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When Stop Motion met 3D Printing

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Whilst 3D printing technology is a relatively modern concept, stop motion animation has been around for decades. Who would have thought then, that the two would fit together so effortlessly? Of course, when you look at it logistically, it's obvious why 3D printing is such a great tool for creating stop motion video, as the ability to print multiple objects means the same object can be printed over and over again with subtle alterations to give the effect of movement. The only thing holding filmmakers and designers back was probably the fact that 3D printing takes a VERY long time.

The video features several electronic musical instruments being played, with 3D printed objects used to physically represent sound emanating from them

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This has done little to quell the ambitions of the London-based Swiss video artist and director Greg Barth, who has used a completely fresh technique that combines both principles to create a TV ad for the Belgium online electronic music platform, Hello Play, which is unlike anything seen on television before. The video features several electronic musical instruments being played, with 3D printed objects used to physically represent the sound emanating from them. Barth, who has always enjoyed experimenting with new techniques and using surreal visuals to off-set a contemporary aesthetic, printed dozens of objects with hundreds of slight modifications in order to create the unique effect.

Hello Play NYE Promo

Barth is a passionate filmmaker and designer, who has had his work featured on sites such as Rolling Stone, Stereogum and the Huffington Post, and has worked for such established brands as Subway, Microsoft, McDonalds and Sony Music. He said that this new project was “Based on the possibilities and capabilities of 3D printing.” He says of the video that, “This surreal and retro interpretation of electronic music was driven by a concept to create a beat using instruments that glitch and deform according to the sound they produce, creating a visual landscape that reflects the sonic one.” He wanted to “Experiment with 3D printed animation as well as 3D particle and physics simulations, combining them to physically deform electronic music instruments according to the sounds they produce.”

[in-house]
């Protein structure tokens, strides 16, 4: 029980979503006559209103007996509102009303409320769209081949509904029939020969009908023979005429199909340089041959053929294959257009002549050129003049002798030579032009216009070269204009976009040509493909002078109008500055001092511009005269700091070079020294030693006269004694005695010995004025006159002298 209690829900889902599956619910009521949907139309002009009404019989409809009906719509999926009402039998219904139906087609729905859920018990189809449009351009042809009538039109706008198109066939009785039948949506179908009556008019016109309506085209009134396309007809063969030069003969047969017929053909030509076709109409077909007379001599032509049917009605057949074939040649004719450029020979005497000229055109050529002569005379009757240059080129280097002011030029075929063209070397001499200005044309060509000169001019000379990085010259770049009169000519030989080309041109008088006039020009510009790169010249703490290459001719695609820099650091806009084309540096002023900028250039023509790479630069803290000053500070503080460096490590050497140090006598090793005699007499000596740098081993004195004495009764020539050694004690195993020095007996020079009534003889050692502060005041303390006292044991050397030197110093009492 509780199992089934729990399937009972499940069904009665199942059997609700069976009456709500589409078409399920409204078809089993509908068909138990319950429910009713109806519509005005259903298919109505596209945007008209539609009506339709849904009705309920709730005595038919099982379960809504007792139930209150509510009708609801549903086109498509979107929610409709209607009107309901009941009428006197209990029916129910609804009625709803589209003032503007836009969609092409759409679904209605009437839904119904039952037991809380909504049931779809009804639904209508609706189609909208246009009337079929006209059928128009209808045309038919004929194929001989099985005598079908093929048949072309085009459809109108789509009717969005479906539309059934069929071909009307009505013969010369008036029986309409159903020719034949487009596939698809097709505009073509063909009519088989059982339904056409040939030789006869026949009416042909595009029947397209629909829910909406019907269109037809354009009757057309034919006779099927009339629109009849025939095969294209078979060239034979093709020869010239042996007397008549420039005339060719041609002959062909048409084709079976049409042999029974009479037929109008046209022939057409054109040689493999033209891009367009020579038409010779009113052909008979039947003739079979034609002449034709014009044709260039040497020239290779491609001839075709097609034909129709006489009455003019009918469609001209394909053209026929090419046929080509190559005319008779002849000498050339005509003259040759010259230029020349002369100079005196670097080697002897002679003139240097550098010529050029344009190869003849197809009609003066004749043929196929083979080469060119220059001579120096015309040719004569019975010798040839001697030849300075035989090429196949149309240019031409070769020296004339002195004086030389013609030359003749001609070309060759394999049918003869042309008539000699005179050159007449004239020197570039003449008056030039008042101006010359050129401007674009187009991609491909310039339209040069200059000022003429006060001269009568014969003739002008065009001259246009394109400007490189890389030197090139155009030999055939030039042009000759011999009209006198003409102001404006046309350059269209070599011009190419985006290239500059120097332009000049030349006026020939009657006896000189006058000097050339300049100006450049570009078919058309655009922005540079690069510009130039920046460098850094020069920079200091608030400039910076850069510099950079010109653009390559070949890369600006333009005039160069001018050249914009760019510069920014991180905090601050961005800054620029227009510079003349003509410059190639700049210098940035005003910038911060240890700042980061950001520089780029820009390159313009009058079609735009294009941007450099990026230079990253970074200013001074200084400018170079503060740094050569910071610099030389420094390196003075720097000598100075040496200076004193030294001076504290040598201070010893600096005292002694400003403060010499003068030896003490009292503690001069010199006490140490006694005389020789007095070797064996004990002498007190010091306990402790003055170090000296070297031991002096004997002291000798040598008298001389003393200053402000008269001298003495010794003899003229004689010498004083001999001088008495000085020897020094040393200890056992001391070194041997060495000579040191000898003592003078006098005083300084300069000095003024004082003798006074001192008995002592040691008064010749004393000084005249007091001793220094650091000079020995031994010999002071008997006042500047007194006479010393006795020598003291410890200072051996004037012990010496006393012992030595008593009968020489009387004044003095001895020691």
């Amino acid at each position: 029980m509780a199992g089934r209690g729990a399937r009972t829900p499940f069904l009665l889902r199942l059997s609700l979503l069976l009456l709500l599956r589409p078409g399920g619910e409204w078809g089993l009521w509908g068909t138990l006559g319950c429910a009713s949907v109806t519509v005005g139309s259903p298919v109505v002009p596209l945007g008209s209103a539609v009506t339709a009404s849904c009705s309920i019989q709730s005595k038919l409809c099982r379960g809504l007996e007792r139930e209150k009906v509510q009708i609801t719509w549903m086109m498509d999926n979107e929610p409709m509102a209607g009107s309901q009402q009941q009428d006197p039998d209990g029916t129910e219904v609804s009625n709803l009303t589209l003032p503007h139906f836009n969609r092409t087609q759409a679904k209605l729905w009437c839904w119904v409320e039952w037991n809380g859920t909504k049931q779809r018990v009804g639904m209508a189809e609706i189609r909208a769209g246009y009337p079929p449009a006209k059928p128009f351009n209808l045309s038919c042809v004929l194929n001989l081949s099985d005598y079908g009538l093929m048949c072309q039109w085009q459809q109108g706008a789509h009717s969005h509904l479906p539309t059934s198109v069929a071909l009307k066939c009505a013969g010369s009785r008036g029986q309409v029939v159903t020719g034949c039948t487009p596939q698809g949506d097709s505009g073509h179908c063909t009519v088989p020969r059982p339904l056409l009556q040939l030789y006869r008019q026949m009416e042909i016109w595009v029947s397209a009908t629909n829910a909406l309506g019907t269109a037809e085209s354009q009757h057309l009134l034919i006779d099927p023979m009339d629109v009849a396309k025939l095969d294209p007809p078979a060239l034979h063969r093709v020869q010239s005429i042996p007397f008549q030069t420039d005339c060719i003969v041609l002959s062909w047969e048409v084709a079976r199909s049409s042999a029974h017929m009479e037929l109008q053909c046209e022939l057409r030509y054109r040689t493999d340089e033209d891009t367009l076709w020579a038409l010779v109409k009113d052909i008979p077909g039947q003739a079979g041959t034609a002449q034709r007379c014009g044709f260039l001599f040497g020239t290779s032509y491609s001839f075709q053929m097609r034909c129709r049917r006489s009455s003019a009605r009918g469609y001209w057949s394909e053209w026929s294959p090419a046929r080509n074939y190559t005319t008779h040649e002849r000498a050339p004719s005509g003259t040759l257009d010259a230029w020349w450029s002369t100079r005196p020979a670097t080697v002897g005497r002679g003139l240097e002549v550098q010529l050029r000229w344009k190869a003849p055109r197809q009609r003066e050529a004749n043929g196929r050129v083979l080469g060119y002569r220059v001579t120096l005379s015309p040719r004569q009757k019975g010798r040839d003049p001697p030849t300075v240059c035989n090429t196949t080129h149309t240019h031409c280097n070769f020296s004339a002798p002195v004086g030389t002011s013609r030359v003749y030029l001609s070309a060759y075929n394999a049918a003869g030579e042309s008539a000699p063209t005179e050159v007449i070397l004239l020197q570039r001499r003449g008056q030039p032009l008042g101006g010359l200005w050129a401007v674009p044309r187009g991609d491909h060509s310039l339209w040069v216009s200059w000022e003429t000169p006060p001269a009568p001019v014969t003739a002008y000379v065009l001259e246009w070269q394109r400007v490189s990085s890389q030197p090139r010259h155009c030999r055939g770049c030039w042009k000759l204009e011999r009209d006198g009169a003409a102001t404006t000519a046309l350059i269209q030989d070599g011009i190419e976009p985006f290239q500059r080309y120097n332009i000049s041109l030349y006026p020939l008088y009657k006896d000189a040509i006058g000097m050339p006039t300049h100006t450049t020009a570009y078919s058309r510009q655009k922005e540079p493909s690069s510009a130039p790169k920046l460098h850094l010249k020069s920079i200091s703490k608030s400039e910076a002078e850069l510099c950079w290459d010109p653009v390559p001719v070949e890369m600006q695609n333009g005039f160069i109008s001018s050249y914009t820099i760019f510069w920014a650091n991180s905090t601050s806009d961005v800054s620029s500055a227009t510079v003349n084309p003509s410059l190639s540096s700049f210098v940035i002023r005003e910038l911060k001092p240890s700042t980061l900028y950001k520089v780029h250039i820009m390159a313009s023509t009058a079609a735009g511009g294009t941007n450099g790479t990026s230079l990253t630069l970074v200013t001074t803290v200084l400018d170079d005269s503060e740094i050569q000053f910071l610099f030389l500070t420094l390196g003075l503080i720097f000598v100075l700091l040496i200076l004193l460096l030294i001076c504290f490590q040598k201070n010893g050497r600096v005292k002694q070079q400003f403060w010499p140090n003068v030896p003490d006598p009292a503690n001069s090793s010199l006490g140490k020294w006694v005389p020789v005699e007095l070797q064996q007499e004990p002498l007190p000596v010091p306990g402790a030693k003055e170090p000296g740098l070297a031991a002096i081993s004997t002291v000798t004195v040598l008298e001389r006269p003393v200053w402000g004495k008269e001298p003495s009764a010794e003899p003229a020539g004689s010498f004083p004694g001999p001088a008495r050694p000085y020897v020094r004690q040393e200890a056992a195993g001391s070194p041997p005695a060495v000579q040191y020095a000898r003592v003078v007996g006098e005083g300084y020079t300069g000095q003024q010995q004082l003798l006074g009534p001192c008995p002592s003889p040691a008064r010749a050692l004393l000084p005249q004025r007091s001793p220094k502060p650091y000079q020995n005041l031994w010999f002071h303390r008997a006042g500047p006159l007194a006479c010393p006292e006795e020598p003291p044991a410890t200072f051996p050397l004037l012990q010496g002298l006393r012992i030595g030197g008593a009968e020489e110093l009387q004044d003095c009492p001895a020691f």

This surreal interpretation of electronic music was driven by a concept to create a beat using instruments that glitch and deform according to the sound they produce” Greg Barth

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The physical deformations he speaks of take the form of an MPC sampler with physically rising sky scrapers of sound, a kick drum that appears to be almost vomiting sound waves, and a bass speaker that virtually crumbles and dances to the music. Barth said that with “The speaker, MPC pad and kick drum being the main actors of the track,” he thought it “Would be great to have them react visually to the music.” All models were printed using EOS 3D printers, and were created after Barth had invested a lot of time and effort into 3D simulation research. Whilst it was a commercial project, it was truly a labour of love for him, and it shows!

Hello Play – Making Of

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